San Diego Comic Con

As we prepare for another year at San Diego Comic Con International, I wanted to take a look back at the best moments in Comic Con history. What are the coolest and most eventful things to happen over the last decade while sitting in Hall H? What makes a great Comic Con moment? Lets take a look back at the best comic-con moments of all time.

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Transformers The Last Knight Credits Scene

DavidJeff, and Devindra discuss Michael Bay’s latest, Transformers: The Last Knight. Paul Scheer joins us from How Did This Get Made. Did you enjoy this review? If so, consider donating to our Slashformers Gofundme page. We’ll be taking donations through July.

You can always e-mail us at slashfilmcast(AT)gmail(DOT)com, or call and leave a voicemail at 781-583-1993. Also, like us on Facebook!
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Gallery 1988 How Did This Get Made

For the past couple years, we’ve been churning out companion pieces to go along with episodes of the comedy podcast How Did This Get Made? Hosted by comedians Paul Scheer, Jason Mantzoukas and June Diane Raphael, the podcast features a discussion about a movie that is acknowledged to generally be pretty terrible, and in some cases so bad that the movie actually ends up being good. That’s why we’re happy to call attention to a new art exhibition inspired by the podcast.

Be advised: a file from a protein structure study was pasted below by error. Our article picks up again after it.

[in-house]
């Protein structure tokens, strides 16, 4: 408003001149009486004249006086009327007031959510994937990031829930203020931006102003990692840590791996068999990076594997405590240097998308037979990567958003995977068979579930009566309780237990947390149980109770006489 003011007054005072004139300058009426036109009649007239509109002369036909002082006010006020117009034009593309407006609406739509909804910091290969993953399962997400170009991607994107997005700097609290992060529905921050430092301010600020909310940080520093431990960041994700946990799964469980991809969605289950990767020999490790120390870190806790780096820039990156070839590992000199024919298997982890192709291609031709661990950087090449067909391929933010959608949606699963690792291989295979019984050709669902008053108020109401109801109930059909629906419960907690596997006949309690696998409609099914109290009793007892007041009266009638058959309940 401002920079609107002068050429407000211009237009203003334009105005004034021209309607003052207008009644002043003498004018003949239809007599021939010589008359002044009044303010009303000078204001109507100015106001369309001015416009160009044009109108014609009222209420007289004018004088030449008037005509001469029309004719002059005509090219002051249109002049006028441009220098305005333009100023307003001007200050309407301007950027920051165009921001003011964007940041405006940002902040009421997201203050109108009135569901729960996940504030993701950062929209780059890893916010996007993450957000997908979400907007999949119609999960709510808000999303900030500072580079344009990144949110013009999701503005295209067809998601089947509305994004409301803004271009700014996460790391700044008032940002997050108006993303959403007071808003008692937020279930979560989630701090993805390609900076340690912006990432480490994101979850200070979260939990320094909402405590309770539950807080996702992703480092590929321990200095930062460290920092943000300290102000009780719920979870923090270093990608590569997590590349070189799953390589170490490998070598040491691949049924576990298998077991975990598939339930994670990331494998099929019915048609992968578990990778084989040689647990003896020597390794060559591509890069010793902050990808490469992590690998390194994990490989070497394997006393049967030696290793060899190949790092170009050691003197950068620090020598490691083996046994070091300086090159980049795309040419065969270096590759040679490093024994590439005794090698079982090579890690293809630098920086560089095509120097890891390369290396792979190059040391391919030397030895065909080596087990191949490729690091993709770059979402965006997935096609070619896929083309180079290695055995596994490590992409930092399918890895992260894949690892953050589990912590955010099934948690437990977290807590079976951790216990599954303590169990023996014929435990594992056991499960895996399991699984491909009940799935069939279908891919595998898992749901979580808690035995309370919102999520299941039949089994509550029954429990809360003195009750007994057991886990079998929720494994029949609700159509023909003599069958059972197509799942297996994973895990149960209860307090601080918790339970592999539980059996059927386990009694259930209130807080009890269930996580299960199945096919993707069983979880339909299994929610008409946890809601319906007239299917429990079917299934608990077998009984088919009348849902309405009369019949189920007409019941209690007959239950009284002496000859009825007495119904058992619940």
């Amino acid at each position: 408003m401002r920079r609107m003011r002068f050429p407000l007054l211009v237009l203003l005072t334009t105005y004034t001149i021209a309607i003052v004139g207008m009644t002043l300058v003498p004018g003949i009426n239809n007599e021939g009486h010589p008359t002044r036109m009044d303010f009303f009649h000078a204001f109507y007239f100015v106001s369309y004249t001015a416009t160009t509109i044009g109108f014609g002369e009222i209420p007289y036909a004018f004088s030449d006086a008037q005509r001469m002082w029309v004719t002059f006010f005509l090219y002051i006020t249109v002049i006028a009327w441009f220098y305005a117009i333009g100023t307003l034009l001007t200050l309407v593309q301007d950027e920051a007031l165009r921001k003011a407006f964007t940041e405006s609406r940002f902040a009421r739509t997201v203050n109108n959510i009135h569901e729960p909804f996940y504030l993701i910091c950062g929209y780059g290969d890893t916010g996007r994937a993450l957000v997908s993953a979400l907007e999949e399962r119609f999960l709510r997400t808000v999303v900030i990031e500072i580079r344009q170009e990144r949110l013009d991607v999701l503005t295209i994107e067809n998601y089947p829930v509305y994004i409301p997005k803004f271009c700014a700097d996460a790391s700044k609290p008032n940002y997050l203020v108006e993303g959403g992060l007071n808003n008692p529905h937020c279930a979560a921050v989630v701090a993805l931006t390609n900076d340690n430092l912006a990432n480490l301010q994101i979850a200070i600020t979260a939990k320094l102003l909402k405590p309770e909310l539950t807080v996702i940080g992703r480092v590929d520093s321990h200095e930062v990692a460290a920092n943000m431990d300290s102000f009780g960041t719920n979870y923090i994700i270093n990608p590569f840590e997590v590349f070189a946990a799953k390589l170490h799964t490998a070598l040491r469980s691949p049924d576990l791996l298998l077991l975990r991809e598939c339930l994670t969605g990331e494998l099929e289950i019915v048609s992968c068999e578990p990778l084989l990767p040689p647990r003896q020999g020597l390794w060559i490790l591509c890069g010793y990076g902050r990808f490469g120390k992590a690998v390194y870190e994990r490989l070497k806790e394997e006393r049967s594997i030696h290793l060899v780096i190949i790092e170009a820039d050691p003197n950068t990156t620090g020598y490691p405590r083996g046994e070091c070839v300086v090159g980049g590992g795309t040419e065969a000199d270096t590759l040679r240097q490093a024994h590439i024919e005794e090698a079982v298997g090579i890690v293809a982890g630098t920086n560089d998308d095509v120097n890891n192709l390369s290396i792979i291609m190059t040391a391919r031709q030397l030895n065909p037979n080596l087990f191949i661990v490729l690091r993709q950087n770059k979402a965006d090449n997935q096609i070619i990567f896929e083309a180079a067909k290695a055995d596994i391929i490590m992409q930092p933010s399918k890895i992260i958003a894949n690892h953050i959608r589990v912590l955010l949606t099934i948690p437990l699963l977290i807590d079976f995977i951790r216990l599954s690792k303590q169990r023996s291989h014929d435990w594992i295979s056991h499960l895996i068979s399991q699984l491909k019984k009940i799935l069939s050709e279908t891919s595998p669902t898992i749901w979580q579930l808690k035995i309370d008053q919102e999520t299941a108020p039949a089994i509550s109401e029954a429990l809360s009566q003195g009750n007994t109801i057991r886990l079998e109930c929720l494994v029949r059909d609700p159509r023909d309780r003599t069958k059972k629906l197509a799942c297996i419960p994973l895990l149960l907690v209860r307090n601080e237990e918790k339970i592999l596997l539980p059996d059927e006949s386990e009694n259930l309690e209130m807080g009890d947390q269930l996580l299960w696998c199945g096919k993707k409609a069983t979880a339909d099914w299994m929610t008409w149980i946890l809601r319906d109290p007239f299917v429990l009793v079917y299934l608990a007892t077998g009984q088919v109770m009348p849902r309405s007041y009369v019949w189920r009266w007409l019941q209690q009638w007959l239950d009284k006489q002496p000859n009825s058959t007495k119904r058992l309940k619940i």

Gallery 1988 opened up a How Did This Get Made? exhibition with artwork inspired by specific episodes of the podcast highlighting movies such as Mac and Me, Face/Off, Teenage Mutant Ninja Turtles II: The Secret of the Ooze, Jingle All the Way, Con-Air, Demolition Man and more.

Check out our favorite pieces from the Gallery 1988 How Did This Get Made show after the jump. Read More »

When The Street Lights Go On

In the past few years, the Sundance Film Festival has begun to embrace the narrative art of television. The 2016 festival premiered the first couple episodes of the Bad Robot-produced TV adaptation of Stephen King’s 11.22.63. The 2017 festival has expanded their television category to include an independent pilot showcase, essentially a platform for independently produced television pilots without a home.

I’ve mostly avoided the television programs at the festival because there are just too many promising films to see, but a small gap in my schedule led me to a screening of these pilots this year. There I came across one of the best things I’ve seen at the 2017 Sundance Film Festival so far: a television pilot called When The Street Lights Go On.